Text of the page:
To date, allergic contact dermatitis (Type IV Coombs and Gell hypersensitivity) is thought to be solely responsible for parthenium dermatitis. [1] Srirama Rao et al found the air borne pollen of Parthenium hysterophorus to be responsible for allergic rhinitis in 42.5% of patients. They concluded that this was caused by induction of immediate hypersensitivity (Type-I) that was demonstrated with positive skin prick tests and IgE and IgG antibodies specific for parthenium pollen allergens. [2] We postulate that a combined Type I and Type IV hypersensitivity is operational in the perpetuation of parthenium dermatitis as evidenced by a positive prick and patch test to parthenium in 12 out of 14 patients included in our study.

Sensitization to allergen in Type I hypersensitivity can occur through skin contact, ingestion, injection and inhalation. [8] Although the serum half-life of IgE is only a few days, mast cells may remain sensitized by IgE for up to 3 months. [8] Generation of IgE antibodies in response to inhaled or ingested allergens is the hallmark of the atopic immune system, resulting frequently in increase of total serum IgE (seen in 80% of patients with atopic dermatitis). [3] In our study, out of 14 patients, 9 fulfilled Hanifin and Rajka′s criteria for atopic dermatitis. All patients showed variable elevation of serum IgE. A history of atopy in 9 out of 14 patients is surprising. Improved diagnostic and data collecting procedures have reported a rising prevalence of atopic dermatitis,however a real increase in the prevalence is also reported. [9]

The patch test detects delayed hypersensitivity while the skin prick test (SPT) detects immediate hypersensitivity. A positive SPT comprises 2 responses- an immediate reaction seen within 15-20 minutes characterized by wheal and flare and a delayed reaction or the late phase reaction (LPR) which occurs at about 5-6 hours and may persist for 1-2 days. It presents as a nodule which is painful rather than itchy but clinically can present as dermatitis. Preformed inflammatory mediators stored in the mast cell granules are responsible for the immediate reaction. [8] The LPR is mediated by newly formed mast cell mediators in concert with other inflammatory cells (eosinophils, neutrophils, lymphocytes). These mechanisms may be involved in the pathogenesis of parthenium dermatitis. IgE mediated late phase reaction (LPR) has been proposed as the link between immediate hypersensitivity and the development of atopic eczematous skin which histologically more closely resembles delayed type hypersensitivity reaction. [10]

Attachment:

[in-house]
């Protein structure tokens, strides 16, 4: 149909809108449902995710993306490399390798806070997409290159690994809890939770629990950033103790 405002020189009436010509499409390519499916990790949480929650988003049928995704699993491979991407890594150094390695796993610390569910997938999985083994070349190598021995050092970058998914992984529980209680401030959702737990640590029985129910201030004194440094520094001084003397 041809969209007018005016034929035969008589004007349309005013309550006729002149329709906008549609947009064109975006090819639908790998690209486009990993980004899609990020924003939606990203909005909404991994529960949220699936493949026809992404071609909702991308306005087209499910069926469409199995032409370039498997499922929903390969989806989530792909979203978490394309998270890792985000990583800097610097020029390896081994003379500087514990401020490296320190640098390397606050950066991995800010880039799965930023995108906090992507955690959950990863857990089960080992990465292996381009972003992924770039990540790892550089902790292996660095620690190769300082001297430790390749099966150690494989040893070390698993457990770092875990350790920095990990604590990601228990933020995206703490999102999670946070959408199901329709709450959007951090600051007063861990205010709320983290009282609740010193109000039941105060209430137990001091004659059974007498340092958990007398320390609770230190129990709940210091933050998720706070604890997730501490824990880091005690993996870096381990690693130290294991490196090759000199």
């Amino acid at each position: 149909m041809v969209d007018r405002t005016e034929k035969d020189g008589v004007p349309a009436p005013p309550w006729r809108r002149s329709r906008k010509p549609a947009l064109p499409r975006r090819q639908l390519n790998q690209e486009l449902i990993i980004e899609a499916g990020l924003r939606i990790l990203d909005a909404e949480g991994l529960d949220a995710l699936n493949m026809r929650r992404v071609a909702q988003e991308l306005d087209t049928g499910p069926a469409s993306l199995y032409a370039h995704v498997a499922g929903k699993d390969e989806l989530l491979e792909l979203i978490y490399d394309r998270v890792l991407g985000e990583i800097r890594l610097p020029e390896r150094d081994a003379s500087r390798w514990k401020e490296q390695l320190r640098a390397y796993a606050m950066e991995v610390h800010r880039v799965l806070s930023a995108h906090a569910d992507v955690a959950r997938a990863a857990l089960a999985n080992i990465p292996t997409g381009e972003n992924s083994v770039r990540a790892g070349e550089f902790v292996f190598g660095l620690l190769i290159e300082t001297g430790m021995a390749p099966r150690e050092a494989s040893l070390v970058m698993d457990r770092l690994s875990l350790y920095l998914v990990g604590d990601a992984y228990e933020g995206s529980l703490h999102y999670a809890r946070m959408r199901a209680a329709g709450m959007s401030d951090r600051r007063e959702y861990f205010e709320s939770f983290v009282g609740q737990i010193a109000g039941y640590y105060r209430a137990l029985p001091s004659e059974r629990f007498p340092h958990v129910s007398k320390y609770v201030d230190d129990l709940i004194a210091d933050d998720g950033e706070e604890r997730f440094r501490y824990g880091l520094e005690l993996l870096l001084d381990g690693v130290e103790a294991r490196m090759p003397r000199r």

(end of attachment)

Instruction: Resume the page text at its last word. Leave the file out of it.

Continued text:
Combined immediate-delayed reactions i.e., a combination of type I and type IV reactions occurring in concert in the same patient may be responsible for the perpetuation of the dermatitis. In atopics, aeroallergens that penetrate the skin may attach to IgE - bearing Langerhans cells, IgE bearing dendritic cells in the dermis and IgE bearing mast cells and elicit a combined immediate- delayed reaction. [11] Although it is known that the same chemical can cause both irritant and allergic contact dermatitis it needs to be understood that the same chemical can cause combined Type I and Type IV hypersensitivity. Various animal and vegetable proteins and enzymes can cause immediate and delayed-type allergic dermatitis. [4] Immediate and delayed contact sensitivity to some plants and flowers e.g. chrysanthemum have been described presenting as chronic hand dermatitis. [12]

We postulate that a combined immediate and delayed hypersensitivity mechanism may be similarly operational in the initiation and perpetuation of parthenium dermatitis and that it may also induce exacerbation of lesions of sensitized subjects with atopic diathesis. Awareness about the role of immediate hypersensitivity will improve effective management of parthenium dermatitis. However, a confounding factor in the present study was the large proportion of patients with atopic background. Hence, our findings need to be confirmed by further studies with non-atopic controls.

References

1.Lonkar A, Nagasampage BA, Narayanan CR, Landge AB, Sawaikar DD. An antigen from Parthenium hysterophorus Linn. Contact Dermatitis 1976;2:151-4.  Back to cited text no. 1    
2.Sriramarao P, Nagpal S, Rao BS, Prakash O, Rao PV. Immediate hypersensitivity to Parthenium hysterophorus. II. Clinical studies on the prevalence of Parthenium rhinitis. Clin Exp Allergy 1991;21:55-62.  Back to cited text no. 2    
3.Friedmann PS, Holden CA. Atopic dermatitis. In: Rooks textbook of dermatology. Burns T, Breathnach S, Cox N, Griffiths C, editors. Blackwell-Science: USA; 2004. Vol 1, p. 18.1-18.31.  Back to cited text no. 3    
4.Iris Ale S, Maibach HI. Contact urticaria and Hand eczema. In: Hand eczema. Menne T, Maibach HI, editors. 2nd ed. Boca Raton. CRC Press, LLC: Florida; 2000. p. 387-405.  Back to cited text no. 4    
5.Bajaj AK. Contact Dermatitis. In: Valia RJ, editor IADVL Textbook and Atlas of Dermatology. Bhalani Publishing House: Mumbai; 2001. Vol 1, p. 470-1.  Back to cited text no. 5  [PUBMED]  
6.Shenoi SD, Srinivas CR. Changing clinical patterns of Parthenium dermatitis. Contact Dermatitis 1997;37:128.  Back to cited text no. 6    
7.Verma KK, Sirka CS, Raman M, Sharma VK. Parthenium dermatitis presenting as photosensitive lichenoid eruption: A new clinical variant. Contact Dermatitis 2002;46:286-9.  Back to cited text no. 7    
8.Coico R, Sunshine G. Benjamini E, editors. Hypersensitivity reactions type I In: Immunology a short course, 5th ed. Wiley Liss: New Jersey; 2003. p. 199-211.  Back to cited text no. 8    
9.Carr RD, Berke M, Becker SW. Incidence of atopy in the general population. Arch Dermatol 1964;89:27-32.  Back to cited text no. 9  [PUBMED]  
10.Gleich GJ. The late phase of the immunoglobulin E-mediated reaction: A link between anaphylaxis and common allergic disease? J Allergy Clin Immunol 1982;70:160-9.  Back to cited text no. 10  [PUBMED]  [FULLTEXT]
11.Bruynzeel-Koomen C. IgE on Langerhans cells: New insights into the pathogenesis of atopic dermatitis. Dermatologica 1986;172:181-3.  Back to cited text no. 11  [PUBMED]  
12.Tanaka T, Moriwaki SI, Horio T. Occupational dermatitis with simultaneous immediate and delayed allergy to chrysanthemum. Contact Dermatitis 1987;16:152-4.  Back to cited text no. 12  [PUBMED]  

Copyright 2007 - Indian Journal of Dermatology, Venereology and Leprology